The snow fell continuously in Chicago and surrounding areas from 5:02 am on Thursday, January 26 until 10:10 am Friday .. sources estimate [between] 20,000 - 50,000 cars and 800-1,100 buses [were]stranded...Gusts of 48 to 53 miles per hour..caused large snowdrifts..[and]..the blizzard closed both Midway Airport and O'Hare Airport. Ten-foot drifts covered the runways at Midway. Chicago Mayor Richard J. Daley ordered city workers to clear city streets around the clock..the city was virtually shut down and area schools were closed."~wikipedia 

Images: Cars stranded at Oakwood entrance to Lakeshore Drive, manipulated, Fair Use
Volkswagon Beetle stuck in snowdrift at Stockton and Diversey, manipulated,  Fair Use

Thursday, March 17, 2022







In the killing fine fabric
of inflorescent flame
we walk, we burn,
dwindling from kindling
to bullet-bruised smut
alone in a dark
our dying lights up.
Murderers in red
boil a soup from the dead
in our hollowed heads
hidden hired thugs move,
their inhalation our blood,
their exhale the air
where the fire fed.

~May 2016

rewritten and reposted for DVerse Poets Pub

Image: Ukrainian State Border Guard Service site damaged by shelling in Kyiv region, Ukraine,  handout picture released February 24, 2022. (Press service of the Ukrainian State Border Guardvia Reuters)   Fair Use

Wednesday, March 16, 2022

Home With The Diatoms


Home With The Diatoms
When I was a child
before sleep we prayed
for love to be shown, for safety to stay,
starved children in Korea to be saved.
Then the light would go off.
I'd put my real bed
of conches and nautilus twists
under the toss of the night's waves.

Regal on the seafloor
shells poked their bubbling heads
up out of snow-sand. Aquarelle fins and
gold-grey eye-globes blinked around me,
all greeted with a princess flip
of my green-scaled tail.
Reclined with coelacanths,
eyes blueing in my head,

all my mother-cut hair grown
long as a squid's arm,
I waited to swim into sleep,
watching the shadows of
far-above gulls mottle the green ceiling,
alone yet blanketed in
life watching over me, drowsing
to the epochs' stereopticon flash.

When we met in the deluge
you called in a lost language
for that nightspell to rise, to link us,
to sink us completely
in diatoms, wave after wave,
kissing underwater, not afraid to breathe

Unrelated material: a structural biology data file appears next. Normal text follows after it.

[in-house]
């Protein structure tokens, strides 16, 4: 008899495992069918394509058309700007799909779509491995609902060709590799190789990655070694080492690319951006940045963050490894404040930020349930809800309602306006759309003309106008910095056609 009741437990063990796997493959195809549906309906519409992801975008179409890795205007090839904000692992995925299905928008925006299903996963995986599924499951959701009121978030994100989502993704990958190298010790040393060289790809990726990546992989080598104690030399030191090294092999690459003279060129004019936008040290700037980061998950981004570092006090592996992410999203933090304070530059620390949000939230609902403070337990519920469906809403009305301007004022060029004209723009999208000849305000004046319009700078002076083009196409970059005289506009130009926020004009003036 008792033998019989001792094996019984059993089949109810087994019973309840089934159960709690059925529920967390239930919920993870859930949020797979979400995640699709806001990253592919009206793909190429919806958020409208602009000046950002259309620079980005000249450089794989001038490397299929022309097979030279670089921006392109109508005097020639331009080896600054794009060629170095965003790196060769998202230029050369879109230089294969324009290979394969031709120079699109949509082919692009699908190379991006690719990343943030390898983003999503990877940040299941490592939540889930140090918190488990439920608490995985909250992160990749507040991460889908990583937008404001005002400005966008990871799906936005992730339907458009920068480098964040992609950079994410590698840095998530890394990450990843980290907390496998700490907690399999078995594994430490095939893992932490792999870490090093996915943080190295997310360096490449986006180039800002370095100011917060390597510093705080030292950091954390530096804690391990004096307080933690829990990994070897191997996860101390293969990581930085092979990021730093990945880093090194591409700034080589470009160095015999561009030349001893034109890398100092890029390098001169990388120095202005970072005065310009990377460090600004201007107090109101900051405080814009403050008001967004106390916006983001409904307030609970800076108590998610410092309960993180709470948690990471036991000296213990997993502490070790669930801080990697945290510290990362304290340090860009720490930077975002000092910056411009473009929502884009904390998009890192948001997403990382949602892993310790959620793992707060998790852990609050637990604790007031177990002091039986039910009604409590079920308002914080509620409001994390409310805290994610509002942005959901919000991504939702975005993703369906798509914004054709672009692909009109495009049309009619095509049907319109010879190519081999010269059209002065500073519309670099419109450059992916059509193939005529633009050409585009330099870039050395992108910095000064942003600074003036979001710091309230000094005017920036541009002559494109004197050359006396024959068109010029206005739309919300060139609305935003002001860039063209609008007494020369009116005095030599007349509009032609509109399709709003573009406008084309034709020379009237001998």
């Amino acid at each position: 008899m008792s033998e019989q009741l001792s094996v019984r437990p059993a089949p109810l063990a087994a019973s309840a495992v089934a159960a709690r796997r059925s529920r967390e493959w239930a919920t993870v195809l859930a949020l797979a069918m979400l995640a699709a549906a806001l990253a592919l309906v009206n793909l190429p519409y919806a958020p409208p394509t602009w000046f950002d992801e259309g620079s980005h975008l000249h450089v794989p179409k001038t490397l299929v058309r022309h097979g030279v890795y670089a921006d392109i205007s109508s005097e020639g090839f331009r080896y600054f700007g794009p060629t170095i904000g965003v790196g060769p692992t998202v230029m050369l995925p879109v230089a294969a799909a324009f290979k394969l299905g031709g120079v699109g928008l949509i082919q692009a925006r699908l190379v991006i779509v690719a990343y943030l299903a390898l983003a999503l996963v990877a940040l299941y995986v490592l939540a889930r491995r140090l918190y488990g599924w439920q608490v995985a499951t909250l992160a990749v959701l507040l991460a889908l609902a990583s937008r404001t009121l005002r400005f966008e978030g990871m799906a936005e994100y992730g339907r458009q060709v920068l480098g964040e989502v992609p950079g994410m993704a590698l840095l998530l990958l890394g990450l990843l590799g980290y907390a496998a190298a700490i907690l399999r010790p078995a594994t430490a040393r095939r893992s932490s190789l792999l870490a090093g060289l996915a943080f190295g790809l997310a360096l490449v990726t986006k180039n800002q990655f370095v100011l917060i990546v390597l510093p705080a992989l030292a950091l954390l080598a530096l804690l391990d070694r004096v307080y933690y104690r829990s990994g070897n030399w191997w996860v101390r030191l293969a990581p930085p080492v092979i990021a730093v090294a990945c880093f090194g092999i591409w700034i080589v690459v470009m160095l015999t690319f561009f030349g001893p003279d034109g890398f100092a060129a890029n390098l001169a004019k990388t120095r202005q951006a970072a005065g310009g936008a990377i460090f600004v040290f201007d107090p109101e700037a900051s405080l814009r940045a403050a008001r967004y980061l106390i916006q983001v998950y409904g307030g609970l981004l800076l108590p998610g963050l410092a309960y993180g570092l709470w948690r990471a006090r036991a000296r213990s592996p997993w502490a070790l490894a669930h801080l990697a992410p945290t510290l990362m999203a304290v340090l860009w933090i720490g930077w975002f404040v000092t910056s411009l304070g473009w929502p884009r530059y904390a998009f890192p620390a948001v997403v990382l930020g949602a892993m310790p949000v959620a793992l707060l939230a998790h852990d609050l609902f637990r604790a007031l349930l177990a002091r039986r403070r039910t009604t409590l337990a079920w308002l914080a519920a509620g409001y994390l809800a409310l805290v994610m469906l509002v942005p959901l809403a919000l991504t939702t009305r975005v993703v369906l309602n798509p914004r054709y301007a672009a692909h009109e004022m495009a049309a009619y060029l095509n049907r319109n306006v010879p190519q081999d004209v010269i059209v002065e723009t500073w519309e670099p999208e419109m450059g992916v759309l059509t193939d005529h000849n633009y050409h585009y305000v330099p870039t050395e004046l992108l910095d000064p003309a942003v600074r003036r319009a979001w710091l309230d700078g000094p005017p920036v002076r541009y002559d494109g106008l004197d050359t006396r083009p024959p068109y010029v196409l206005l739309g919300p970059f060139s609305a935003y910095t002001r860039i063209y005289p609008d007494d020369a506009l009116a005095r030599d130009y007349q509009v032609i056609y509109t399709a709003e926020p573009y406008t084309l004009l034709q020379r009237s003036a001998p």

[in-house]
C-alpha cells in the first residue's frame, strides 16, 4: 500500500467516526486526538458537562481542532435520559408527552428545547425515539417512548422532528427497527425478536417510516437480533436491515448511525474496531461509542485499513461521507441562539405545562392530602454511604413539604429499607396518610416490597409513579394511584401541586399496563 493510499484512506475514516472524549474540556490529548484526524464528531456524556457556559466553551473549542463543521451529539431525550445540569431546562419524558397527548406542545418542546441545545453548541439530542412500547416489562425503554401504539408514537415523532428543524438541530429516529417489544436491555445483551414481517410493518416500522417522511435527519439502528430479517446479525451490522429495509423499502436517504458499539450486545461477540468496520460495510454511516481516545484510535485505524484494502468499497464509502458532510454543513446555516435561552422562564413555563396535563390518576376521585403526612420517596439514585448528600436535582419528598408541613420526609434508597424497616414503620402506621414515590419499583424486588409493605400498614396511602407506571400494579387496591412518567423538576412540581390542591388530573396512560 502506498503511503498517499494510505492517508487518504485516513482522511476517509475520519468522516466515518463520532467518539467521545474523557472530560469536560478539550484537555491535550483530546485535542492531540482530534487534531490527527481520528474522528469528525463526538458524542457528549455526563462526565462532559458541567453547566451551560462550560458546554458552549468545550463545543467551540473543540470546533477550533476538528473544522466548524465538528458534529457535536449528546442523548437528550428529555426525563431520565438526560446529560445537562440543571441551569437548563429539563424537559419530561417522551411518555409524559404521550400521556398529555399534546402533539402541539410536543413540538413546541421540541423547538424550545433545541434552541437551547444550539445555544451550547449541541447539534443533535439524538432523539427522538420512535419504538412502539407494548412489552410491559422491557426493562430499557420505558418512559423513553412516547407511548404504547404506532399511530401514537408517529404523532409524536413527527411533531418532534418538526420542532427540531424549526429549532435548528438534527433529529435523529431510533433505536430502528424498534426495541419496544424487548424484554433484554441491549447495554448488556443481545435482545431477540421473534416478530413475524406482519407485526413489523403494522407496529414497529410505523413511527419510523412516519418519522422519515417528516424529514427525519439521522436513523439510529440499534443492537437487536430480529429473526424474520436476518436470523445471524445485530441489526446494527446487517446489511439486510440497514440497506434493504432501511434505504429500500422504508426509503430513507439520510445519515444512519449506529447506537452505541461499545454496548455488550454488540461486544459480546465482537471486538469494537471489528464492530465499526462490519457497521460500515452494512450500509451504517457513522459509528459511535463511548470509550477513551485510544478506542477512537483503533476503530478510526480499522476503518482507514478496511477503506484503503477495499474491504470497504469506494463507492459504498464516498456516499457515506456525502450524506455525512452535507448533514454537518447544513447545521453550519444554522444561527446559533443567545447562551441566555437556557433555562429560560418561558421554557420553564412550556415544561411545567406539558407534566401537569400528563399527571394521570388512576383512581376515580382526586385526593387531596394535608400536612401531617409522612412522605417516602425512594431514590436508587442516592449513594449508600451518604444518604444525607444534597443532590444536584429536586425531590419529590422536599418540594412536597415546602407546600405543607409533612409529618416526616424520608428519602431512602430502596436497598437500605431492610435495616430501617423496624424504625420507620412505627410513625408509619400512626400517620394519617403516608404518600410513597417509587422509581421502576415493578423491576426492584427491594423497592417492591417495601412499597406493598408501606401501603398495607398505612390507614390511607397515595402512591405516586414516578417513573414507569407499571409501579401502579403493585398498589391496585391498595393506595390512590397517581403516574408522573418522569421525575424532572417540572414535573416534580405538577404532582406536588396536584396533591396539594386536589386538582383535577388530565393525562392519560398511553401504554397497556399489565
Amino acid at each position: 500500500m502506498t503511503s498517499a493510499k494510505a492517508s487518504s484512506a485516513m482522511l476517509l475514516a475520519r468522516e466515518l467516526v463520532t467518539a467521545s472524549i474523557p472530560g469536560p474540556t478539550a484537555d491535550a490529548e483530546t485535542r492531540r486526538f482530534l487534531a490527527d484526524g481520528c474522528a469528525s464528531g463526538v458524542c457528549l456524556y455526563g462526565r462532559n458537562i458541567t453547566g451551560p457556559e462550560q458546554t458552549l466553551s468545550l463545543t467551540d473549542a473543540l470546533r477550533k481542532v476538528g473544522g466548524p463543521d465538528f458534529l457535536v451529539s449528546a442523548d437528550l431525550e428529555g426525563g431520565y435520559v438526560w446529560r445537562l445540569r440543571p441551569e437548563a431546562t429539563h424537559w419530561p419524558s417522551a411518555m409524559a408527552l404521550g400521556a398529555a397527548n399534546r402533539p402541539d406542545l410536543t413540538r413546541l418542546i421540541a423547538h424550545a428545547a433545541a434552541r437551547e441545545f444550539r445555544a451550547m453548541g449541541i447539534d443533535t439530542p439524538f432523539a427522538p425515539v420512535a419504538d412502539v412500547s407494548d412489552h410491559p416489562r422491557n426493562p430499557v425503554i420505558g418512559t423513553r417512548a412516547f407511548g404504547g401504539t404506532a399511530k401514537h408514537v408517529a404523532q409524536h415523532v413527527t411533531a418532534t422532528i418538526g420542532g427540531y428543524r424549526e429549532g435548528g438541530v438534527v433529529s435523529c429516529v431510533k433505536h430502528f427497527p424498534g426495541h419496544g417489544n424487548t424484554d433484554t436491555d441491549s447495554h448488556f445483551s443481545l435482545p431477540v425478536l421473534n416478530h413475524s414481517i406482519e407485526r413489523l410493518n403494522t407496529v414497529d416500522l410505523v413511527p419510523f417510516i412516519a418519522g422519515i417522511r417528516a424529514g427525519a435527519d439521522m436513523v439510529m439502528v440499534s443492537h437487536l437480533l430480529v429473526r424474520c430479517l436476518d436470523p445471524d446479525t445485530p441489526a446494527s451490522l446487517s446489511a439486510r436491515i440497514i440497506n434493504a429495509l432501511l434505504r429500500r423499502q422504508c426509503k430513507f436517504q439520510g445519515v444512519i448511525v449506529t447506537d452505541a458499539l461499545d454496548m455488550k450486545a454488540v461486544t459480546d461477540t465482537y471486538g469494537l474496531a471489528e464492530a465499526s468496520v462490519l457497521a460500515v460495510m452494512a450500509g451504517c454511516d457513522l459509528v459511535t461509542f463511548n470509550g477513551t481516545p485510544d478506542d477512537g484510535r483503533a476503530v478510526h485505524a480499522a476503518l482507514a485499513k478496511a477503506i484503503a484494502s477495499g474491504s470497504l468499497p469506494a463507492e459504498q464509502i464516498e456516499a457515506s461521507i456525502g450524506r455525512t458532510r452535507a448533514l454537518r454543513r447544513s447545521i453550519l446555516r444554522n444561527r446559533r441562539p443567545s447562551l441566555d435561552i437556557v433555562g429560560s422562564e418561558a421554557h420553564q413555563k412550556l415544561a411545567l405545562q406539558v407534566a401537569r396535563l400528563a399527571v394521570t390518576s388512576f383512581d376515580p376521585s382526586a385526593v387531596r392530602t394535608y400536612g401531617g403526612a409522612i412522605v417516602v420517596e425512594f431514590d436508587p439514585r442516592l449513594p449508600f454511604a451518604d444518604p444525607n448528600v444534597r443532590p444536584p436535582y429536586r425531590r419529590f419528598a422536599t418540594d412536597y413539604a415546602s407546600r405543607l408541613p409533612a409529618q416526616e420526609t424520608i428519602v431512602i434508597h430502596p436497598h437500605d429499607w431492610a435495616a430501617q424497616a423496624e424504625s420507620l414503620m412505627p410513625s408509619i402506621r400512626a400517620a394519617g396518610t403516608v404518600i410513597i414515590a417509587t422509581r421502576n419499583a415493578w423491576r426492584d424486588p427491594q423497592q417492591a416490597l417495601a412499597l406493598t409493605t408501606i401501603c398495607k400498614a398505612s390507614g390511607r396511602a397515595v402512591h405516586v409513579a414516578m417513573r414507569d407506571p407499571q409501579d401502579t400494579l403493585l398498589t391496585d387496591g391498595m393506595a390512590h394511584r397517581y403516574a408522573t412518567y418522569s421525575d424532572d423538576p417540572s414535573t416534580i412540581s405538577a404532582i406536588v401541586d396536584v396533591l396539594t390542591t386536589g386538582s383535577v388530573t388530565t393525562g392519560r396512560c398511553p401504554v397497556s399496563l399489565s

not afraid to drown, kelp-hair
in the undertow fanned and fluttered

summoned by a sea-fire of peace
to make ashes of fear.

March 2022

posted for earthweal's weekly challenge:

Process note: "..Diatoms are unicellular [microalgae]: they occur either as solitary cells or in colonies, which can take the shape of ribbons, fans, zigzags, or stars..Living diatoms make up a significant portion of the Earth's biomass: they generate about 20 to 50 percent of the oxygen produced on the planet each year,  take in over 6.7 billion metric tons of silicon each year from the waters in which they live, and constitute nearly half of the organic material found in the oceans..."~wikipedia
Images: The Bright Liquid, © Edmond Dulac    Fair Use
Pink Shell With Sea Weed, 1937  © Georgia O'Keefe    Fair Use

Tuesday, March 15, 2022

Après La Révolution





Après La Révolution
After the revolution we
became the aristos.
I fell in love with a
prince of the butterscotch castle
but I could never get past
the guillotine in his head, the wolf
hissing in his flock of noise,
the glitter-ship in his bottle
waiting each day to sail him away.
All the devils of summer
came to our parties, flashing
their ruby eyes in the dark, stealing
my stockings, hiding the postman,
eating the silverware. I made a centerpiece
from applecores, black horns and tail-spikes
and called it art diabolique.
When the winter night
finally flapped its starstained carpet
over the horizon, its patterns worn
and indistinct as we were, all
the stardust beaten out of us, I knew
we wouldn't make it to the end,
or even to France.
La révolution est morte.
Vive la révolution.
March 2022


posted for 
Shay's Word List #17

Images: Study for the Spanish Dance, 1879, © John Singer Sargent  Fair Use

Charlotte Corday, 1860,  ©Paul-Jacques-Aimé Baudry   Fair Use